Working people have too often felt the pain of shifts in technology. As America transitions to a new, cleaner economy, we can’t leave workers or communities behind. The Build Back Better Act will make critical investments in workers and communities experiencing the economic impacts of energy transition as part of a broader set of investments to build a clean, prosperous, and equitable economy for all.
A transition that is fair for workers and communities isn’t something that will happen organically. We have to choose to invest in keeping communities and workers whole and in the economic development and diversification of regions impacted by this shift. We have to do so with a recognition that the best approach to energy transition among workers and communities not already impacted is one that prevents economic disruption and employment loss in the first place.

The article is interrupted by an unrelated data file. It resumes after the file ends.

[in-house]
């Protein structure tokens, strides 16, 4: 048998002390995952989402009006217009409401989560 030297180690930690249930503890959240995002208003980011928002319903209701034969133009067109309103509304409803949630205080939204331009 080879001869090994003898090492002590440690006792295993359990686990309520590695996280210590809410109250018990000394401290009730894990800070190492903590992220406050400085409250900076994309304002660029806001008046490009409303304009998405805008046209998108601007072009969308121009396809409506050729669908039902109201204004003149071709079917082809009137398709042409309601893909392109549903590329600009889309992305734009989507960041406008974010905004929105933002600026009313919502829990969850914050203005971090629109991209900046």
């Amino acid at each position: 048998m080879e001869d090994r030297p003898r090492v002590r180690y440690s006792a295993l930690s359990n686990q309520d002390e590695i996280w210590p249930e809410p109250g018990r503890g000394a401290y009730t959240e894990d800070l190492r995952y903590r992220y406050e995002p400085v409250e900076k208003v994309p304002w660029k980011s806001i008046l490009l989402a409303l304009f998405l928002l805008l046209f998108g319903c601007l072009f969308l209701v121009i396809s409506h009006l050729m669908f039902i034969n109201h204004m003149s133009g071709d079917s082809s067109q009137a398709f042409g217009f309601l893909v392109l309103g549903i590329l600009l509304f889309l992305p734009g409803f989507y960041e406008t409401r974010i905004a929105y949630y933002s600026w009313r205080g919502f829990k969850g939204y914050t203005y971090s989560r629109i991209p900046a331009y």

The Build Back Better Act (BBBA) will invest over $15 billion in economic development (see Table 1), growing renewable energy and energy efficiency in impacted communities, revitalizing American manufacturing, and targeting new jobs to workers dislocated by America’s energy shift. While the legislation falls short in some areas—most notably by not providing direct financial assistance to laid off energy workers—the provisions that it does include represent an unprecedented level of federal investment in the workers and communities.
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